The $152.2 billion, two-year state budget approved 15-0 by the Senate Finance Committee represents a 6.8 percent increase in state and federal spending compared with current levels.
It includes a big boost for Medicaid services to children to settle a court case, a move it would partly fund with an across-the-board state spending cut on other services of more than half of 1 percent.
Like the House, Senate budget writers would keep $4.3 billion untouched in the state rainy day fund and leave billions more on the table to be sure they can subsidize local school property tax relief in future years. In addition, budget totals don't include another $14.2 billion to be spent over the next two years to cut local school property tax rates.
"We tried very hard to pay for what we're supposed to do and what we promised we would do," said Sen. Steve Ogden, R-Bryan, Senate Finance Committee chairman. "It's an honest budget and ... there's between $2 (billion) and $3 billion left for property tax relief in the future."
Evidently, we're living on Mars or something, because this is totally out of this world. Out of a $152 billion state budget, the Senate Finance Committee cuts every agency's budget to come up with $700 million to pay for the FREW lawsuit settlement.
The cost for the merit pay program is as follows: $263,056,920 for the first year of the biennium and $319,114,000 for the second year. I take these numbers from Amendment 63 to CSHB 1. Unless my calculator is doing some Republican fuzzy math, that's a total of $582,170,920.
The FREW settlement will cost the state about $700 million over the biennium. That's about $118 million difference between the amount for the merit pay scheme (which nobody wants) and what's needed for FREW.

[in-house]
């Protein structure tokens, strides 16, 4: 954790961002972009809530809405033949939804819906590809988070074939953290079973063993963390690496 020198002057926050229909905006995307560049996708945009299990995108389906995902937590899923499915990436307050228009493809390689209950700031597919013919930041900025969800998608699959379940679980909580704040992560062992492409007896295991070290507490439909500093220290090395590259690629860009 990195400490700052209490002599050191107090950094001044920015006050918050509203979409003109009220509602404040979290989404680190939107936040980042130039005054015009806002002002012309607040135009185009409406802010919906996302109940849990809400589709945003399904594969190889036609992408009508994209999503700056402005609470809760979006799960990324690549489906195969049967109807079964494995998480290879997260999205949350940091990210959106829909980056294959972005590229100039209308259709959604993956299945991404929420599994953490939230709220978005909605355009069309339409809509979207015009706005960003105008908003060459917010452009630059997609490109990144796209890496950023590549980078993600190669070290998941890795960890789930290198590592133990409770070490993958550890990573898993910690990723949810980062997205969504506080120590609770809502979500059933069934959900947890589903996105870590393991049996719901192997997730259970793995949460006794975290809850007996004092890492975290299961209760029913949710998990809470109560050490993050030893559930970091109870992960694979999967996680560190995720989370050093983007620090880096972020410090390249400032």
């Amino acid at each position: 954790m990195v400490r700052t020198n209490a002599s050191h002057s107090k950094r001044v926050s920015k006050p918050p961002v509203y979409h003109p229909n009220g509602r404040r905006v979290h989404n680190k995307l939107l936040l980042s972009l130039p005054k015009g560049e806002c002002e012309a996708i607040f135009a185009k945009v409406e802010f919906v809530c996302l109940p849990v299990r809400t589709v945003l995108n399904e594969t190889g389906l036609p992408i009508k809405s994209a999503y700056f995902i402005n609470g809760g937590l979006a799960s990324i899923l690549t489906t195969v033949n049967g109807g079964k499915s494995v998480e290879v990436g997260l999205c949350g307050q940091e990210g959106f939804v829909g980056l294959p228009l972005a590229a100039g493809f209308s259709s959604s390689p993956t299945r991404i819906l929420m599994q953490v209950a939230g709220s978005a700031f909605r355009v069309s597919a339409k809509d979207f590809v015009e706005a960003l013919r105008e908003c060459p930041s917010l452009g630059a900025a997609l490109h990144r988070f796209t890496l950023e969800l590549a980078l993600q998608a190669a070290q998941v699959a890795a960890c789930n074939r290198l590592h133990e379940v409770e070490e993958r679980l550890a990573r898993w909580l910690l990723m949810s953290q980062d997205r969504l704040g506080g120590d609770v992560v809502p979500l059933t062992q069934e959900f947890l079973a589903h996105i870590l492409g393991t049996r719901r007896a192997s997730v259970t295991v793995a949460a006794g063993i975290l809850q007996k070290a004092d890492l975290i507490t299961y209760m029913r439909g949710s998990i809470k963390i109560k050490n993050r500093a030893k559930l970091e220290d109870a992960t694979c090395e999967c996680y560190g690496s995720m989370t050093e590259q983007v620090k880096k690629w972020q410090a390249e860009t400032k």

So, since no one wants the merit pay scheme, and we've got to pay for FREW, it would stand to reason that, before budget writers do anything else, they would take that $582.1 million from the merit pay program and plug it into the FREW settlement, and make up the remaining $118 million from somewhere else.
On the other hand, the budget as it now stands may not make it to the floor of the Senate. Wouldn't that be a train wreck?
On a side note, you know that Lt. Gov. David Dewhurst has been making a stink about reverting CHIP to annual enrollments, which is how it was done before the 2003 budget massacre. What you may not know is that Dewhurst, who has been busy saying things like "What's so hard about filling out one number on an application every six months?" has his own difficulties in filling out forms. The Lone Star Project has the gory details (PDF). As Burka says:
Of all the programs in state government to be against, why would Dewhurst single out CHIP? It's not a welfare program; participating families have to pay premiums. It's not an entitlement; when the funds run out, no more families can be served. The federal government picks up much of the tab, and the state's share is a drop in the bucket compared to Medicaid. The only reason to favor six months' eligibility is that you want to cover fewer children--we know from experience that the shorter eligibility period will result in around 100,000 fewer children receiving coverage--but why would you want to? You can make a personal-responsibility argument, but to what end? Is it really worth adding 100,000 kids to the already shameful number of uninsured people in this state? It was one thing to raise the eligibility bar in 2003, when the state faced a $10 billion shortfall, but it's quite another thing to raise it now, when the treasury is full. I don't get it.